The Stolen Valor Act of 2013 is a United States federal law that was passed by the 113th United States Congress. The law amends the federal criminal code to make it a crime for a person to fraudulently claim having received a valor award specified in the Act, with the intention of obtaining money, property, or other tangible benefit by convincing another that he or she received the award.
David Lewis Gifford was a Union Army soldier in the American Civil War who received the U.S. military's highest decoration, the Medal of Honor. He was awarded the Medal of Honor, for extraordinary heroism shown on May 24, 1864, while serving as a Private with Company B, 4th Massachusetts Volunteer Cavalry, at Ashepoo River, South Carolina. His Medal of Honor was issued on January 21, 1897.
Moses C. Hanscom was a Union Army soldier in the American Civil War who received the U.S. military's highest decoration, the Medal of Honor.
Lorenzo Dow Immell was a Union Army soldier in the American Civil War who received the U.S. military's highest decoration, the Medal of Honor.
Daniel C. Harrington was a Union Navy sailor in the American Civil War who received the U.S. military's highest decoration, the Medal of Honor.
Jerry C. Wall was a Union Army soldier in the American Civil War who received the U.S. military's highest decoration, the Medal of Honor.
as of March 27, 2019, there have been 3,523 Medals of Honor awarded.
Further depreciating the value of the medal, the Grand Army of the Republic and other veterans groups began giving out their own medals, some of which looked conspicuously similar to the Medal of Honor.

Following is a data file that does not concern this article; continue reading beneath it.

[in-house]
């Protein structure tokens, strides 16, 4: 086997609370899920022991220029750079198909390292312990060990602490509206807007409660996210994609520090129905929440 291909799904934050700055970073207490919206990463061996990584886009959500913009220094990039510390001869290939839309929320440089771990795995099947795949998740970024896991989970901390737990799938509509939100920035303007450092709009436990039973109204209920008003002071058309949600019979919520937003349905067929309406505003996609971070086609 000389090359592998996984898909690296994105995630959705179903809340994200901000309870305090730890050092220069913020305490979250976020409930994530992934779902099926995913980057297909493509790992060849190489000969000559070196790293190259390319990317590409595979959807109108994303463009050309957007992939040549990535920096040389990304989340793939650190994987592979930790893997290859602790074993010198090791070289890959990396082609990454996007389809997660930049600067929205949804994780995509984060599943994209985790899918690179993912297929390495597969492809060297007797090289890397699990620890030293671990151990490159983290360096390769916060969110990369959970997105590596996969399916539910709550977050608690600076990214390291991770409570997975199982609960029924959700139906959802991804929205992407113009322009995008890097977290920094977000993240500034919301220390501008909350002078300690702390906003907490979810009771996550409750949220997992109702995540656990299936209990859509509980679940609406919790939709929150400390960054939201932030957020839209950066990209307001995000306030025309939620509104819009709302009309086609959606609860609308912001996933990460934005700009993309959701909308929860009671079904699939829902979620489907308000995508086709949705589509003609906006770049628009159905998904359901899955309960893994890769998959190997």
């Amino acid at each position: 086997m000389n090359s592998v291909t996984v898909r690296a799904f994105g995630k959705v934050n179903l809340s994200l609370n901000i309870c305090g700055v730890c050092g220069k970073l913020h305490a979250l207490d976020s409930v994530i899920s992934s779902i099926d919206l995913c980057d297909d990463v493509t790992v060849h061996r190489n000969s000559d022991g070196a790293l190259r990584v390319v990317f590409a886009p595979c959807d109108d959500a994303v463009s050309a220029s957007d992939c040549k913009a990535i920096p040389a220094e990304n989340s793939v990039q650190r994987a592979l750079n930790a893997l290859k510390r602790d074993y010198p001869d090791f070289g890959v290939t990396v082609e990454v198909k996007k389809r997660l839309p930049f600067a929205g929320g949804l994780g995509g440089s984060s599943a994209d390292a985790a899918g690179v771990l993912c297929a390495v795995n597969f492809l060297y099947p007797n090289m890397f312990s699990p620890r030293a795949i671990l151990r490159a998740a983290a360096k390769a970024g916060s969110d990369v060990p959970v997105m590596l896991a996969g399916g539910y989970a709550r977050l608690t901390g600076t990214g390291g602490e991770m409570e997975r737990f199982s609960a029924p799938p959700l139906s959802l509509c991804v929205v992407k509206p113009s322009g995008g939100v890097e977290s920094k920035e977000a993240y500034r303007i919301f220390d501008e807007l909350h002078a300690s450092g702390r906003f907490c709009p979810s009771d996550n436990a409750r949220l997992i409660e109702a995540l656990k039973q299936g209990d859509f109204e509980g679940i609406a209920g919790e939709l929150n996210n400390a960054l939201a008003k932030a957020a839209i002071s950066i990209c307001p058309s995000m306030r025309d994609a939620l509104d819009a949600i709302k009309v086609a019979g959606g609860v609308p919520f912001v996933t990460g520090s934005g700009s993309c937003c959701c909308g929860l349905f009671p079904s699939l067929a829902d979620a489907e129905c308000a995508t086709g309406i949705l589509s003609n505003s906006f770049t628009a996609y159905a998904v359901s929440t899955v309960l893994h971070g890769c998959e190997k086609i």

According to Frank, the Army redesigned its medal because other organizations had medals that looked similar. For example, the Grand Army of the Republic had a medal that, from far away, looked like a MoH.
Seventh in the order of precedence of military decorations, the Legion of Merit is one of only two U.S. decorations to be issued as a "neck order", meaning it is worn on a ribbon around the neck. The other is the esteemed Medal of Honor.
For the degree of Commander, the badge is worn from a neck ribbon. (The Medal of Honor is the only other American decoration worn from the neck.)
The degrees of chief commander and commander are conferred on members of foreign governments only and are awarded for services comparable to those for which the Distinguished Service Medal is given to members of the United States armed forces.
The Medal of Honor is the highest U.S. military honor and is usually presented by the President of the United States.
At the ceremony, Bush noted that more than half of the Medal of Honor recipients since World War II have died earning it.
Even though he's leaving the Army, Giunta is entitled to a number of special benefits reserved for Medal of Honor recipients, including a monthly Veterans Affairs pension of more than $1,237 a month for life as well as an invitation to every presidential inauguration and inauguration party.